It goes to 99
Mark Zuckerberg built Facebook into a $300 billion technology powerhouse by adopting the disruptive mantra, “Move fast and break things.” Though it made him some enemies of a couple of preppy twins and led to some early mistakes, it clearly served the world’s dominant social network well. When it comes to philanthropy, though, Zuckerberg has adopted a variation on the model, moving judiciously and learning things, particularly from his billionaire elders.
The decision by Zuckerberg and his wife Priscilla Chan on the occasion of their daughter’s birth to give away 99 percent of their Facebook wealth, something around $45 billion, is disruptive in its own way. It ups the ante on The Giving Pledge, which has roped in many of the world’s plutocrats with a commitment to “dedicate the majority of their wealth to philanthropy.” The initiative has defined that to mean at least half.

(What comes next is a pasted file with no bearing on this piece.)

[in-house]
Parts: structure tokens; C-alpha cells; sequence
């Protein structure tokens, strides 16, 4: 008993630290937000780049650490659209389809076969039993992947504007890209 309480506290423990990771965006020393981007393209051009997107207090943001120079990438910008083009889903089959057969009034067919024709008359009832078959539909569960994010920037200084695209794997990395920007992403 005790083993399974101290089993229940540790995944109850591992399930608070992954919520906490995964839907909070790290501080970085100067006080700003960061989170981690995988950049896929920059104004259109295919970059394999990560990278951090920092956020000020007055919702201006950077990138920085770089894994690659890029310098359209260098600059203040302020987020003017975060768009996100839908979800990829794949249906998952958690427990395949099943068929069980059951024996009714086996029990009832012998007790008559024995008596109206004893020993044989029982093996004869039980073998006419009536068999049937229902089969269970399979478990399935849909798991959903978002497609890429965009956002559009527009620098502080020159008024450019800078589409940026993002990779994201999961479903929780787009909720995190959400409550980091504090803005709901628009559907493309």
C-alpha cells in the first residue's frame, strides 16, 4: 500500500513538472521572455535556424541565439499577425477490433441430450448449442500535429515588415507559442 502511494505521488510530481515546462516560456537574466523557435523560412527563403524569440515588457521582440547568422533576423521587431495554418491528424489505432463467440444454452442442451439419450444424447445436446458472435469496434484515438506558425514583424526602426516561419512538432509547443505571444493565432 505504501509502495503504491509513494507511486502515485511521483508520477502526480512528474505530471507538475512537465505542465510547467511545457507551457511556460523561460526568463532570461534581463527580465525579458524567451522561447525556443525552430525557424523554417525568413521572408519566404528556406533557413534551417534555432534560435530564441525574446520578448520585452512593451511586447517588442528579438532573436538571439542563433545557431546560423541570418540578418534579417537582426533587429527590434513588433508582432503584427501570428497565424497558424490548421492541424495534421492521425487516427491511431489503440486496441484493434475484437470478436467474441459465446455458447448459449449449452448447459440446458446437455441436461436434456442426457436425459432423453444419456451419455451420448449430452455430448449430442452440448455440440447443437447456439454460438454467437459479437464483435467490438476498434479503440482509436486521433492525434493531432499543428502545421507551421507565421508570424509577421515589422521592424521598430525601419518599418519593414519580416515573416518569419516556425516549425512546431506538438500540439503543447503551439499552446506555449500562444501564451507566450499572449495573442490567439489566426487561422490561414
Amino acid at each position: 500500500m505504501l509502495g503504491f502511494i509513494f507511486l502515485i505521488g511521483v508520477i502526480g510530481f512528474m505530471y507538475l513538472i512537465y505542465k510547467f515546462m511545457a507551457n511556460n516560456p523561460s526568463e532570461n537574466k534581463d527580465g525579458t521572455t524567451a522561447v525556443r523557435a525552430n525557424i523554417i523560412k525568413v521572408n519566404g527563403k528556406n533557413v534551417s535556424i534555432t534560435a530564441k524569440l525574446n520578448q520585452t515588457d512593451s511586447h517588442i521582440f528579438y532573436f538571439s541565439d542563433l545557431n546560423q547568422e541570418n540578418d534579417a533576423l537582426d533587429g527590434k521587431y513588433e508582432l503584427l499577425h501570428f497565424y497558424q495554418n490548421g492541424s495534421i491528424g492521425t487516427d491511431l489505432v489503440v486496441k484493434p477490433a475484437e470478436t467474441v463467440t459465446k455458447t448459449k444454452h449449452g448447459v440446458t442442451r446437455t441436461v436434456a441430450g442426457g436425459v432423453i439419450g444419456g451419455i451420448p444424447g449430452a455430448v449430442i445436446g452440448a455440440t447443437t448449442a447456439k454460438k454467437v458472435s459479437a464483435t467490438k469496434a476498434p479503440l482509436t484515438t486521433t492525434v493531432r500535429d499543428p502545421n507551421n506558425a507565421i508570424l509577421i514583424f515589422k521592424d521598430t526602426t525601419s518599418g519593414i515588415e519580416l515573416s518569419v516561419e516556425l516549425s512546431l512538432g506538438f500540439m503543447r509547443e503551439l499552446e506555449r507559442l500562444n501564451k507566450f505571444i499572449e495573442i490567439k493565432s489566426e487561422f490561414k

Cranking that figure up to 99 percent raises the stakes not only for those who follow in the footsteps of Zuckerberg and Chan, but may encourage earlier pledges from the likes of hedge fund boss Bill Ackman and Microsoft co-founder Paul Allen to see if they can’t add a few zeros to their own charitable planning. Even Giving Pledge champions Bill Gates and Warren Buffett might be persuaded to raise the bar to Zuckerberg’s level.
This is not the Facebook founder’s first philanthropic move. The $100 million he gave to fix failing public schools in Newark, New Jersey, within five years is now a case study of how altruistic intentions can lead to disappointing outcomes. Zuckerberg is thinking longer-term now, talking about charitable investments of “25, 50 or even 100 years.” The impulsive young man who wrote that check in 2010, who is now a 31-year-old father, also surely learned important lessons about how money alone will not save the world.